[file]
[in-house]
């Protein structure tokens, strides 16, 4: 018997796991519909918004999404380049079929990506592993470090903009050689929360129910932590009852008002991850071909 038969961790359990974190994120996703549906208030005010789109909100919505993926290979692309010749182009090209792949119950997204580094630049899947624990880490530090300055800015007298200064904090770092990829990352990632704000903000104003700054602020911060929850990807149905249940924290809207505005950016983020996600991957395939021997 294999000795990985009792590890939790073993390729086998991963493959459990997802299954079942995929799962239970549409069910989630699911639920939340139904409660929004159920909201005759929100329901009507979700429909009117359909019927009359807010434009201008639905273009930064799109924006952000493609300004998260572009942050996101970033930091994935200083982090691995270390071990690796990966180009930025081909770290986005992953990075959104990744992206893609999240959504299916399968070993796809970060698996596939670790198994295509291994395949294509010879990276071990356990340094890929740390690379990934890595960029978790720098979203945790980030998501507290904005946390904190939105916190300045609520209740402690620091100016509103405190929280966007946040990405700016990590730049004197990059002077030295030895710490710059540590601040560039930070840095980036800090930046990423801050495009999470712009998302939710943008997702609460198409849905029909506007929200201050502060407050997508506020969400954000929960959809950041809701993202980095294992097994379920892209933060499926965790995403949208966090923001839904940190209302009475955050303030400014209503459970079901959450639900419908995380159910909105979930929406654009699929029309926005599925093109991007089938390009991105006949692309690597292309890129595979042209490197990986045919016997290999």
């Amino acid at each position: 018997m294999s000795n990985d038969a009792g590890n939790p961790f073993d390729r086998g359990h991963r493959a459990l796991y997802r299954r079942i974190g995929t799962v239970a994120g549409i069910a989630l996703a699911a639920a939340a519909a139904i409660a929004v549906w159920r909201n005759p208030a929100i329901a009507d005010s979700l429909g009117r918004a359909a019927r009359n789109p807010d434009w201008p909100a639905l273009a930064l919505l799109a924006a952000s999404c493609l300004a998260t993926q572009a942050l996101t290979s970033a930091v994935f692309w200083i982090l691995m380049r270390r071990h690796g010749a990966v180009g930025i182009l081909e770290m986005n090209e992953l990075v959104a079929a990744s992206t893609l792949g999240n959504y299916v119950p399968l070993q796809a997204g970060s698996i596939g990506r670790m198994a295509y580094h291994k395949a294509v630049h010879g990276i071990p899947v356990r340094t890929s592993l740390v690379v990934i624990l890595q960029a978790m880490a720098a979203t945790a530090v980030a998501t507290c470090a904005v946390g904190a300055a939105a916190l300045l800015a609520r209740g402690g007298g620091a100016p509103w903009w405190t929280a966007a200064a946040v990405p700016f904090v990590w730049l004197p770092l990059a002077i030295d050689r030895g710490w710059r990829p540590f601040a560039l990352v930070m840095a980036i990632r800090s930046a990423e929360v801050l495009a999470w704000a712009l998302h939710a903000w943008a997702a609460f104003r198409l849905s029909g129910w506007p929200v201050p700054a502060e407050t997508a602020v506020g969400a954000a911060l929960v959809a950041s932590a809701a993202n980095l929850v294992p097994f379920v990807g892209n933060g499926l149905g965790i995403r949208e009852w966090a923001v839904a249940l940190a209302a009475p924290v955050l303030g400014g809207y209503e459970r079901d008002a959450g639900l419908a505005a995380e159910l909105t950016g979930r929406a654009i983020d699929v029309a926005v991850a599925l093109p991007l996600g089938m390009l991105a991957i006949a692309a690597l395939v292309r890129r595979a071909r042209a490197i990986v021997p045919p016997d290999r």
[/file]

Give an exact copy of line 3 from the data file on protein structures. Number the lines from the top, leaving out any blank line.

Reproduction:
């Amino acid at each position: 018997m294999s000795n990985d038969a009792g590890n939790p961790f073993d390729r086998g359990h991963r493959a459990l796991y997802r299954r079942i974190g995929t799962v239970a994120g549409i069910a989630l996703a699911a639920a939340a519909a139904i409660a929004v549906w159920r909201n005759p208030a929100i329901a009507d005010s979700l429909g009117r918004a359909a019927r009359n789109p807010d434009w201008p909100a639905l273009a930064l919505l799109a924006a952000s999404c493609l300004a998260t993926q572009a942050l996101t290979s970033a930091v994935f692309w200083i982090l691995m380049r270390r071990h690796g010749a990966v180009g930025i182009l081909e770290m986005n090209e992953l990075v959104a079929a990744s992206t893609l792949g999240n959504y299916v119950p399968l070993q796809a997204g970060s698996i596939g990506r670790m198994a295509y580094h291994k395949a294509v630049h010879g990276i071990p899947v356990r340094t890929s592993l740390v690379v990934i624990l890595q960029a978790m880490a720098a979203t945790a530090v980030a998501t507290c470090a904005v946390g904190a300055a939105a916190l300045l800015a609520r209740g402690g007298g620091a100016p509103w903009w405190t929280a966007a200064a946040v990405p700016f904090v990590w730049l004197p770092l990059a002077i030295d050689r030895g710490w710059r990829p540590f601040a560039l990352v930070m840095a980036i990632r800090s930046a990423e929360v801050l495009a999470w704000a712009l998302h939710a903000w943008a997702a609460f104003r198409l849905s029909g129910w506007p929200v201050p700054a502060e407050t997508a602020v506020g969400a954000a911060l929960v959809a950041s932590a809701a993202n980095l929850v294992p097994f379920v990807g892209n933060g499926l149905g965790i995403r949208e009852w966090a923001v839904a249940l940190a209302a009475p924290v955050l303030g400014g809207y209503e459970r079901d008002a959450g639900l419908a505005a995380e159910l909105t950016g979930r929406a654009i983020d699929v029309a926005v991850a599925l093109p991007l996600g089938m390009l991105a991957i006949a692309a690597l395939v292309r890129r595979a071909r042209a490197i990986v021997p045919p016997d290999r």